Interview for Scene And Heard • Sunday, September 21, 1969

Interview for BBC Radio 1

Radio interview • Interview of Paul McCartney • Recorded Sep 19, 1969
Show:
Scene And Heard
Published by:
BBC Radio 1
Interview by:
David Wigg
Timeline More from year 1969

Album This interview has been made to promote the Abbey Road LP.

Master release


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Interview on BBC Radio 1

Jun 15, 1997 • From BBC Radio 1


Interview for BBC Radio 1

Jan 22, 1972 • From BBC Radio 1

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Interview

On September 19, 1969, Paul McCartney gave an interview to David Wigg for the BBC Radio 1 series “Scene And Heard“, to promote the “Abbey Road” album. It took place at the Apple headquarters at 3 Savile Row, London. A first excerpt lasting 2’45” was broadcast on September 21 and a longer excerpt (4’55”) on September 28. The full interview was officially released in 1976 on the album “The Beatles Tapes With David Wigg“.


From beatlesbible.com:

[…] Wigg began by asking McCartney which songs on the album were his favourite. McCartney chose ‘Come Together’, ‘Something’ and ‘Because’, adding that he liked “the whole of the long one” on side two.

He then told the tale of seeing the lyrics for ‘Golden Slumbers’ in a piano songbook owned by his stepsister, and making up the music. He explained how the tune “fitted with another bit of song I had, which is the verse in between it”.

Wigg then asked about ‘Her Majesty’. McCartney said he wrote it in Scotland “as a joke”, and a discussion about the royal family followed. McCartney spoke about The Beatles’ 1963 appearance at the Royal Command Performance and collecting their MBEs in 1965. He said the group didn’t wish to perform again at the Royal Command Performance as they didn’t want to invite comparisons and to repeat past glories.

Talk then turned to family life, and McCartney complained about his lack of privacy. He described his three-week-old daughter Mary as “the best-looking baby you’ve ever seen”, and Wigg asked if he might write a song about her. McCartney replied that one was already complete, although it was written before her birth.

McCartney said that The Beatles’ hangers-on normally fell by the wayside, and that true friends didn’t rely on special treatment. Asked about the group’s waning popularity among older people, McCartney said they were unconcerned, and said during every stage of their career they lost fans who felt they had sold out, while gaining new admirers.

The delicate subject of Apple and Allen Klein was then broached by Wigg. McCartney confessed a dislike of “doing the business bit”, but said it was a necessity. Wigg then said the organisers of the Isle of Wight festival wished The Beatles to headline the following year’s event. McCartney’s response was: “I just don’t know what’s gonna happen. It’ll be all right, though.” […]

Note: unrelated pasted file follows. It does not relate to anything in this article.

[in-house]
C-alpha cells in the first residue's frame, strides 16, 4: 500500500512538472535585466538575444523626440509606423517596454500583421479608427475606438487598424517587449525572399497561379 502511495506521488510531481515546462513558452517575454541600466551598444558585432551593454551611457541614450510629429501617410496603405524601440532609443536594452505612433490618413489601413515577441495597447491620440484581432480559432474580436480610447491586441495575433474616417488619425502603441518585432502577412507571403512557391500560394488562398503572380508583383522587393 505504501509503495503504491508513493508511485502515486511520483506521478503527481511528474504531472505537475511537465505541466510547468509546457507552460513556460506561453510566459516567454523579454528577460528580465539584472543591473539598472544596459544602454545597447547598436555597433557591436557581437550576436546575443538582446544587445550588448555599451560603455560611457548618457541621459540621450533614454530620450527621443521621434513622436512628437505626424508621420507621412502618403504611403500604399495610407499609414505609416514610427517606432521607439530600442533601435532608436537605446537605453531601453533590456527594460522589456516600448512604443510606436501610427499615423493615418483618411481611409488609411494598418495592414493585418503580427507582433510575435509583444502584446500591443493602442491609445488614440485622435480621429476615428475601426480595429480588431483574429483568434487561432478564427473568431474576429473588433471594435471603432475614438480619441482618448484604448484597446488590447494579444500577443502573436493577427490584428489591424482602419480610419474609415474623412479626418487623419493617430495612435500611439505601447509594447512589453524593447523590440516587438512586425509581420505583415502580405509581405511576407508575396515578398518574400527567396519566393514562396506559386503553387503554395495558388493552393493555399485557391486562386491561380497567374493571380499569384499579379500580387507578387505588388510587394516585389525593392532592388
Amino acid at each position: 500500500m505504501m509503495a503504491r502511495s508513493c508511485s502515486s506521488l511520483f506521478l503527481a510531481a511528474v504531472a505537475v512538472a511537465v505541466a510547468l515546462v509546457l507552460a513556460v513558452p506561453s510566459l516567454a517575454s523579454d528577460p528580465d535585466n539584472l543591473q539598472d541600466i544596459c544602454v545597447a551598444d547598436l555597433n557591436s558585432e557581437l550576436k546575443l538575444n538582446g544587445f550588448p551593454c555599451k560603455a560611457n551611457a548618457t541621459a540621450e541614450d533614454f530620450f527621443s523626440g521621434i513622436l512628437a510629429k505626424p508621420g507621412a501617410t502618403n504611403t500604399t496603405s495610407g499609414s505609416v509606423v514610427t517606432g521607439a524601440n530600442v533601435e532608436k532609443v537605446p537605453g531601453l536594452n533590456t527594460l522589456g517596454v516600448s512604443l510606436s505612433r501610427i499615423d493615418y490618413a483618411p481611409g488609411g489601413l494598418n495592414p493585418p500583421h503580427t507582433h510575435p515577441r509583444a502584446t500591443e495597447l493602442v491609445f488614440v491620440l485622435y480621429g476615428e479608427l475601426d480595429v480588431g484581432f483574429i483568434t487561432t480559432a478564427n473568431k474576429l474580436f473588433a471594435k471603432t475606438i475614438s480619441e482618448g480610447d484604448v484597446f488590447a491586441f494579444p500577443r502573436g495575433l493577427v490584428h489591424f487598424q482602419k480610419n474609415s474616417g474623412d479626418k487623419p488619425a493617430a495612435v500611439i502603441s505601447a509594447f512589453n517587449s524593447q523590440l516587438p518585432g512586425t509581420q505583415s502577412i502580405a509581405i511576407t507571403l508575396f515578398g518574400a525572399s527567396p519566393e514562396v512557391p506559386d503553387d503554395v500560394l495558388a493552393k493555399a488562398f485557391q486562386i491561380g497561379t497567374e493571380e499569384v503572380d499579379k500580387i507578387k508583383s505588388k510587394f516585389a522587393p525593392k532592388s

Q: How is the baby?

Paul: She’s fantastic, yes, she’s beautiful. She’s about the best looking baby I’ve ever seen. Nicest. Just started on cereal, took every drop! For all the mothers and fathers listening.

Q: And now, are we going to have a Mary song?

Paul: I don’t know.

Q: Soon?

Paul: I don’t know. There’s, we did a song which has Mary in it, but it was written before she was born. So I mean, I suppose she’s already immortalized in a song.

Q: (laughs) Do you plan to have more? Do you want a large family?

Paul: Oh yeah. As many as…

Q: Would you like to have a son?

Paul: I don’t know. Yeah. I like to have anything, you know. I love kids, you know. They’re great. We’ve got two now, which is like instant family. And it’s great, you know. It’s lovely, ’cause I love them both.

Q: Do you feel a different person through marriage, I mean, do you feel sort of, matured?

Paul: Yeah, I’ve never had a kid before, so that, you can’t help to feel different. It takes a bit of time to click. It still hadn’t really clicked that we’ve got a new daughter, you know. It takes a bit of time. I feel different, yeah. I don’t feel any sort of steadier than I have ever felt, you know. I don’t, I’m waiting for me to settle down.


Paul McCartney: I don’t like doing the business bit that much. But you can’t avoid it. See, the thing is, like, we were once a band, just a band. But then, because we were successful, you can’t help it being successful. Money comes in. You can’t help that, again. When money comes in, income tax is to be paid. So you can’t really help just turning into a businessman because someone says to you, “Where’s your income tax, mate?” You say, “Well, I better go on to someone,” you know. “I hope I’ve got a bit to pay you” and stuff. So you got to get all that together, you know. So it’s just force of circumstance. You can’t help it.

David Wigg: Paul, what about the future of The Beatles? I happen to know that the organisers of the Isle of Wight pop festival are going to ask you and the rest of The Beatles if you will top the bill next year at the Isle of Wight. Now, what’s your reaction to a thing like that? Are you likely to go back on stage and perhaps do a show like that?

Paul McCartney: I don’t know, you know.

David Wigg: Does it appeal?

Paul: I’ve never known. I didn’t know when we were playing the Cavern that we’d be on the Royal Variety Performance. And after that all the papers said, “Well, what’s left for them?” So then we went to America. They said, “What’s left for ’em?” then, you know. And we got into making better albums and stuff. I mean, I just don’t know what’s gonna happen. It’ll be all right, though.

Last updated on March 26, 2022

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